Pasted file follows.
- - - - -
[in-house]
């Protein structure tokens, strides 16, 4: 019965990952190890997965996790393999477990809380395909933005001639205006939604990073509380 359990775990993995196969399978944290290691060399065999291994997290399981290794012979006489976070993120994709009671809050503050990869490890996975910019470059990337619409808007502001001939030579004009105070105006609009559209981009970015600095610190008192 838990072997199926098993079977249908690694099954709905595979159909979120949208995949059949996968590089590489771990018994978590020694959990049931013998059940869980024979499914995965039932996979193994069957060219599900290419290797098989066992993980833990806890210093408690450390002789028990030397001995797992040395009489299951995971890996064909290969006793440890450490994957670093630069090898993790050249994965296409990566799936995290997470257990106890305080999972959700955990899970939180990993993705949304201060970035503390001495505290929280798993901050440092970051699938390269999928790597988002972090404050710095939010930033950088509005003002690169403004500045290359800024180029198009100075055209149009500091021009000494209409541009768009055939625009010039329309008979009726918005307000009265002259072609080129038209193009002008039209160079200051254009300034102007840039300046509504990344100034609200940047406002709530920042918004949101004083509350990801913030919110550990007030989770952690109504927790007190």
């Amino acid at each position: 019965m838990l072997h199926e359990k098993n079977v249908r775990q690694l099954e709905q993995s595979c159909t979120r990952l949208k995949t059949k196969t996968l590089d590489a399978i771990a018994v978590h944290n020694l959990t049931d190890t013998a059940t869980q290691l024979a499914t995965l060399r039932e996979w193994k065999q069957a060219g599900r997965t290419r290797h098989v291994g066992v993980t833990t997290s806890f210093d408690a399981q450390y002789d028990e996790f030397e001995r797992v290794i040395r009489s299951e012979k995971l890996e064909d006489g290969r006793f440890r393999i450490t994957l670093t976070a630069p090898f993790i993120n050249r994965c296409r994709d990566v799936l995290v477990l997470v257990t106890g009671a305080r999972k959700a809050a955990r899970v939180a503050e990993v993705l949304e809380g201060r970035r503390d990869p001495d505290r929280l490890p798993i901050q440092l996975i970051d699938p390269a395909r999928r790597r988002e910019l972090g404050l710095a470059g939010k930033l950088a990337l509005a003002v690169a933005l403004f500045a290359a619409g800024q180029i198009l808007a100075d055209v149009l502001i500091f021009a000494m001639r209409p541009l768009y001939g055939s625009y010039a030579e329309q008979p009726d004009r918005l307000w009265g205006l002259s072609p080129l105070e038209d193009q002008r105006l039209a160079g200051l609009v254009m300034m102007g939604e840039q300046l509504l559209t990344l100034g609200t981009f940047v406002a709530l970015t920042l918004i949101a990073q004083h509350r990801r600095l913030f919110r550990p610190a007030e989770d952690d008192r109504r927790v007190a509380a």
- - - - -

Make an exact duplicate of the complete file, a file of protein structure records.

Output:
[in-house]
């Protein structure tokens, strides 16, 4: 019965990952190890997965996790393999477990809380395909933005001639205006939604990073509380 359990775990993995196969399978944290290691060399065999291994997290399981290794012979006489976070993120994709009671809050503050990869490890996975910019470059990337619409808007502001001939030579004009105070105006609009559209981009970015600095610190008192 838990072997199926098993079977249908690694099954709905595979159909979120949208995949059949996968590089590489771990018994978590020694959990049931013998059940869980024979499914995965039932996979193994069957060219599900290419290797098989066992993980833990806890210093408690450390002789028990030397001995797992040395009489299951995971890996064909290969006793440890450490994957670093630069090898993790050249994965296409990566799936995290997470257990106890305080999972959700955990899970939180990993993705949304201060970035503390001495505290929280798993901050440092970051699938390269999928790597988002972090404050710095939010930033950088509005003002690169403004500045290359800024180029198009100075055209149009500091021009000494209409541009768009055939625009010039329309008979009726918005307000009265002259072609080129038209193009002008039209160079200051254009300034102007840039300046509504990344100034609200940047406002709530920042918004949101004083509350990801913030919110550990007030989770952690109504927790007190």
């Amino acid at each position: 019965m838990l072997h199926e359990k098993n079977v249908r775990q690694l099954e709905q993995s595979c159909t979120r990952l949208k995949t059949k196969t996968l590089d590489a399978i771990a018994v978590h944290n020694l959990t049931d190890t013998a059940t869980q290691l024979a499914t995965l060399r039932e996979w193994k065999q069957a060219g599900r997965t290419r290797h098989v291994g066992v993980t833990t997290s806890f210093d408690a399981q450390y002789d028990e996790f030397e001995r797992v290794i040395r009489s299951e012979k995971l890996e064909d006489g290969r006793f440890r393999i450490t994957l670093t976070a630069p090898f993790i993120n050249r994965c296409r994709d990566v799936l995290v477990l997470v257990t106890g009671a305080r999972k959700a809050a955990r899970v939180a503050e990993v993705l949304e809380g201060r970035r503390d990869p001495d505290r929280l490890p798993i901050q440092l996975i970051d699938p390269a395909r999928r790597r988002e910019l972090g404050l710095a470059g939010k930033l950088a990337l509005a003002v690169a933005l403004f500045a290359a619409g800024q180029i198009l808007a100075d055209v149009l502001i500091f021009a000494m001639r209409p541009l768009y001939g055939s625009y010039a030579e329309q008979p009726d004009r918005l307000w009265g205006l002259s072609p080129l105070e038209d193009q002008r105006l039209a160079g200051l609009v254009m300034m102007g939604e840039q300046l509504l559209t990344l100034g609200t981009f940047v406002a709530l970015t920042l918004i949101a990073q004083h509350r990801r600095l913030f919110r550990p610190a007030e989770d952690d008192r109504r927790v007190a509380a």